As seen in Entrepreneur Middle East
The Asyad Global Logistics Challenge, a three-day event held at the Dubai Exhibition Centre during the Material Handling Middle East running from November 2-4, 2021, provided 57 data analysts, startups, and entrepreneurs from 15 countries a chance to showcase their skills and share ideas on how to solve real-world logistics problems.
Organized by Asyad Group, an Oman-based global integrated logistics solutions provider, and Hypermotion Dubai, a German-originated exhibition addressing the transformation and future of the transport, logistics and mobility sectors, the Challenge included two fast-paced competitions, the Asyad Global Logistics Hackathon and Asyad Global Logistics Startup Challenge, both of which were tasked to identify data-driven, industry-transforming solutions to some of the issues faced in the sector today.
“We need new ideas,” says Eng. Abdulrahman Al Hatmi, Group CEO, Asyad Group. “I think the world is full of talent and it needs to be tapped. There is a multitude of intellect in the world. Hopefully, we will get some great ideas out of this hackathon, and some good minds will come up with fantastic proposals that we can adopt and integrate, and hence make a difference in our business and to the bottom line.”
Asyad Group has already positioned itself as an integrated logistics solutions provider and a logistics hub in the Middle East and North Africa region, but now, it is investing in research and development in order to employ big data and emerging technologies to develop sustainable solutions and future-proof a more resilient global supply chain.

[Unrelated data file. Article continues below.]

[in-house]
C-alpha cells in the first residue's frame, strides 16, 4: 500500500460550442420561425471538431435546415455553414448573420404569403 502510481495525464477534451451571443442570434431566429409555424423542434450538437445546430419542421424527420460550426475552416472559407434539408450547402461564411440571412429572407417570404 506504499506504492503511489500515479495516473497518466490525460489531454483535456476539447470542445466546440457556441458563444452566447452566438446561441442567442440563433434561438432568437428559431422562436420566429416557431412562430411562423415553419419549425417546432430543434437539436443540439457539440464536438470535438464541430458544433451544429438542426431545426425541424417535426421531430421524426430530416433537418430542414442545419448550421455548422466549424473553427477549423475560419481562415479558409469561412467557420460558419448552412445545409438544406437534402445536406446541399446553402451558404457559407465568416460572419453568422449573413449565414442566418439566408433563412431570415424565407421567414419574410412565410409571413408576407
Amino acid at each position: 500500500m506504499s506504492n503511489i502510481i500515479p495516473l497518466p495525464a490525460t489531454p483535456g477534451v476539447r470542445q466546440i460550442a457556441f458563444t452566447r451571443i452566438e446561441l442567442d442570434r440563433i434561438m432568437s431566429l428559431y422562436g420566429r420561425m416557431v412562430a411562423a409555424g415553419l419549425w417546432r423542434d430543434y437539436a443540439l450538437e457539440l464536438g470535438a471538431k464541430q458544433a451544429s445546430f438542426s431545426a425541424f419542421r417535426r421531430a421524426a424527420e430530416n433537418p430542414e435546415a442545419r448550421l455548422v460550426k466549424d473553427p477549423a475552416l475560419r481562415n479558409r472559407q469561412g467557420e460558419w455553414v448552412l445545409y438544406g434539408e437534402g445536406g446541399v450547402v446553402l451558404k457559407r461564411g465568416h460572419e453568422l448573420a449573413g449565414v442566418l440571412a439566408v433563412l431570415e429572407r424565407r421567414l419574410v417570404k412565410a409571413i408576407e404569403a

“We see ourselves as a logistics frontrunner in the region in terms of integrating solutions, whether it be shipping, land, or air solutions, and of course, free zone offerings to provide customer with a unique proposition that serves their purpose,” says Al Hatmi, adding that the idea for the Asyad Global Logistics Challenge originates from his belief that technology will help the whole industry to provide the best offering to its customers.
In more detail, Al Hatmi explains that he is taking the lead on the technology front in a hope to offer fit-for-purpose solutions to customers and the economy. “We want to couple technological offerings with a cost benefit analysis to help the economy in terms of employment,” he says, adding how technology can help overcome cultural obstacles.
"For example, working on logistics jobs wasn’t attractive for young people. We then automated the cranes, which are now operated through a control centre. Now, these jobs have become very popular with the locals. It’s a slightly uplifted job that is intellectually challenging. This is a very good example of technology enabling jobs.”
The company is also focusing on employing robotics at fulfilment centres and last mile delivery. “We're looking at blockchain technology and unified trading solutions where all customers and service providers can access a single platform to meet their needs,” Al Hatmi notes. Artificial intelligence (AI) is another area of interest for Asyad Group. It hopes to use AI to provide commercial information to its teams. “We're looking at all sorts of technologies that can be put together and hopefully provide a great product, which is a standout solution to our customers and our employees,” he adds.